Senate approves bill to aid vets exposed to toxic burn pits
WASHINGTON — A bill enhancing health care and disability benefits for millions of veterans exposed to toxic burn pits won final approval in the Senate on Tuesday, ending a brief stalemate over the measure that had infuriated advocates and inspired some to camp outside the Capitol.
The Senate approved the bill by a vote of 86-11. It now goes to President Joe Biden's desk to be signed into law. He has said the bill "makes good on our sacred obligation" to care for veterans and their families.
The Senate had overwhelming approved the legislation back in June, but a do-over was required to make a technical fix. That process derailed when Republicans made a late attempt to change another aspect of the bill last week and blocked it from advancing.
The abrupt delay outraged veterans groups and advocates, including comedian Jon Stewart. It also placed GOP senators in the uncomfortable position of delaying the top legislative priority of service organizations this session of Congress.
A group of veterans and their families have been camping out at the Capitol since that vote. They had endured thunderstorms and Washington's notorious August humidity, but they were in the galleries as senators cast their votes.
"You can go home knowing the good and great thing you have done and accomplished for the United States of America," Senate Majority Leader Chuck Schumer told them.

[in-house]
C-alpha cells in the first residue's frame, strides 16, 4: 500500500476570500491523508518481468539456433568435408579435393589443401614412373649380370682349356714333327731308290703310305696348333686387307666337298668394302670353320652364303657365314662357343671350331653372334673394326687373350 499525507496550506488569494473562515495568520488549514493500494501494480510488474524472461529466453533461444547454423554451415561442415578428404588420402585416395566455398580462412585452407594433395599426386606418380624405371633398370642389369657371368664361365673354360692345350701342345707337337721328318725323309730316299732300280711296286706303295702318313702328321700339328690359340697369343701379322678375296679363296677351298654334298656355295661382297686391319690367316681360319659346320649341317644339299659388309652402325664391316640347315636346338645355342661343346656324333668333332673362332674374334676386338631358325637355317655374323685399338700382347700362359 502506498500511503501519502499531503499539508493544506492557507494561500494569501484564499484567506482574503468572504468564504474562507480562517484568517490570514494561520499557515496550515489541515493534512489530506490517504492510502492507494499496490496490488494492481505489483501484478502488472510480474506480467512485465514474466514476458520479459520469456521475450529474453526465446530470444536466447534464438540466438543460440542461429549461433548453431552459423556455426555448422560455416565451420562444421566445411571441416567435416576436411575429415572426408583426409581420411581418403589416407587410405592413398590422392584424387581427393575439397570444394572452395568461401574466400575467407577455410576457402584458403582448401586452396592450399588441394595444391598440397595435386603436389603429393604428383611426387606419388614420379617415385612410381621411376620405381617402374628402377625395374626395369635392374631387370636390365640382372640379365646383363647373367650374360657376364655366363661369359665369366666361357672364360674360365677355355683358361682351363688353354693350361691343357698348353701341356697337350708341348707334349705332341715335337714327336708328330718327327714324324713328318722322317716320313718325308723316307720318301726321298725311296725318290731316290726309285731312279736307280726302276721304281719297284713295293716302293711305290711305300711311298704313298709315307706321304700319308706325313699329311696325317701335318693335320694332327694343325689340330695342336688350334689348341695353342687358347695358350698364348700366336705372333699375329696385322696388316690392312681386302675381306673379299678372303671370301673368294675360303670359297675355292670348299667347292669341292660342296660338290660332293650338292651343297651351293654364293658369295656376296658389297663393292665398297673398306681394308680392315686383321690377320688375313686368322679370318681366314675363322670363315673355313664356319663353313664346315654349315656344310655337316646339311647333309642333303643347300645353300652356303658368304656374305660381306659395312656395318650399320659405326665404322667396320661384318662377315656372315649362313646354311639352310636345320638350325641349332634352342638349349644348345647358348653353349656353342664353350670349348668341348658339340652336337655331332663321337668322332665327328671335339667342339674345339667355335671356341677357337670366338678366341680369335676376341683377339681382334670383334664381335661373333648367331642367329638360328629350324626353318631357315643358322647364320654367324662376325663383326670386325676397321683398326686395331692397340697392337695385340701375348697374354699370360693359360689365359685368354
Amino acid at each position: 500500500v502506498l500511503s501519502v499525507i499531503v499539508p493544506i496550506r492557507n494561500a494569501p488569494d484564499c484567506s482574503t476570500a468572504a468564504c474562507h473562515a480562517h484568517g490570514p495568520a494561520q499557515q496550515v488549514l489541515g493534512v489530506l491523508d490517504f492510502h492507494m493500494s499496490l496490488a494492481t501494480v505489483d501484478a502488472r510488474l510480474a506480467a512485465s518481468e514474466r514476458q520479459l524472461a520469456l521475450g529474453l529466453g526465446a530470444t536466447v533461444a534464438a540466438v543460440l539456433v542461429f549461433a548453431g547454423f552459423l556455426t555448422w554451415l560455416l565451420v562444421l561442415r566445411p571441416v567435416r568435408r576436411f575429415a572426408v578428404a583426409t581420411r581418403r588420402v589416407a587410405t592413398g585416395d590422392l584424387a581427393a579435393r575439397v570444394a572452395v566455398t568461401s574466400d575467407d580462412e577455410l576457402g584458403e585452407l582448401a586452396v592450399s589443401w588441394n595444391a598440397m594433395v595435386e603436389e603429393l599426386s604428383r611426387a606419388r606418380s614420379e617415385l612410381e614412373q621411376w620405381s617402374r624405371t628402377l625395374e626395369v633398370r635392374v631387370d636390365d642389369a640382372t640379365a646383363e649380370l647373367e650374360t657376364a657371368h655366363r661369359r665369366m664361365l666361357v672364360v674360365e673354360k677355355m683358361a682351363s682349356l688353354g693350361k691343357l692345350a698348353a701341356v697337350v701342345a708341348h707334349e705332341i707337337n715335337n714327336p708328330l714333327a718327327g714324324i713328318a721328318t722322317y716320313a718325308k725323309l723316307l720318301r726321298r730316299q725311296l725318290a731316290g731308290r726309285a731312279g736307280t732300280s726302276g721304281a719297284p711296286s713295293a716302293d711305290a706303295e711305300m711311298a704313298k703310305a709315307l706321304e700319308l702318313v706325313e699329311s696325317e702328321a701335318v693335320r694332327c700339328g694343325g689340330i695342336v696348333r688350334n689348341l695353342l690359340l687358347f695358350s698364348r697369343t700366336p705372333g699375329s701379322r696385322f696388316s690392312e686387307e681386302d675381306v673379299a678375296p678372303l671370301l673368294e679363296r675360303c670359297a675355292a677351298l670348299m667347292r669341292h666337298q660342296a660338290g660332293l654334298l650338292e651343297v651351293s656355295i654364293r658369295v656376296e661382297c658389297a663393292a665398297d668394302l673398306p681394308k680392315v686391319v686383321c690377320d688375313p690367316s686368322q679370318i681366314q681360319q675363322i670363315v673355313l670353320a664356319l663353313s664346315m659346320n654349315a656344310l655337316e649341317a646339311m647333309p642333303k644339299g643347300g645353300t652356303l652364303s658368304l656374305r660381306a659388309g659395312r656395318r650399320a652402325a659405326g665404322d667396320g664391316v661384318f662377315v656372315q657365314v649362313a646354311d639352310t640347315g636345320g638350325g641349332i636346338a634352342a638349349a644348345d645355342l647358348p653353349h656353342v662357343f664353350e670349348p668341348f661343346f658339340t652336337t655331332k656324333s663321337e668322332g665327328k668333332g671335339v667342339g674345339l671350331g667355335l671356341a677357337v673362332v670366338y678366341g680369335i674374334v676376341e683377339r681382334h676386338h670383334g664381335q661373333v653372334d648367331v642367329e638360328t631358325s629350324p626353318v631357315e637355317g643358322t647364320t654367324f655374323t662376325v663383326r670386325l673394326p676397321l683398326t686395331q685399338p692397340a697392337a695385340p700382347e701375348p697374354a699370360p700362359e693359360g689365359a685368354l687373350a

The legislation expands access to health care through the Department of Veterans Affairs for millions who served near burn pits. It directs the VA to presume that certain respiratory illnesses and cancers were related to burn pit exposure, allowing veterans to obtain disability payments to compensate for their injury without having to prove the illness was a result of their service.
Roughly 70% of disability claims related to burn pit exposure are denied by the VA due to lack of evidence, scientific data and information from the Defense Department.
The military used burn pits to dispose of such things as chemicals, cans, tires, plastics and medical and human waste.
Hundreds of thousands of Vietnam War era veterans and survivors also stand to benefit from the legislation. The bill adds hypertension, or high blood pressure, as a presumptive disease associated with Agent Orange exposure.
The Congressional Budget Office projected that about 600,000 of 1.6 million living Vietnam vets would be eligible for increased compensation, though only about half would have severe enough diagnoses to warrant more compensation.
Also, veterans who served in Thailand, Cambodia, Laos, Guam, American Samoa and Johnston Atoll will be presumed to have been exposed to Agent Orange. That's another 50,000 veterans and survivors of deceased veterans who would get compensation for illnesses presumed to have been caused by their exposure to the herbicide, the CBO projected.
The bill is projected to increase federal deficits by about $277 billion over 10 years.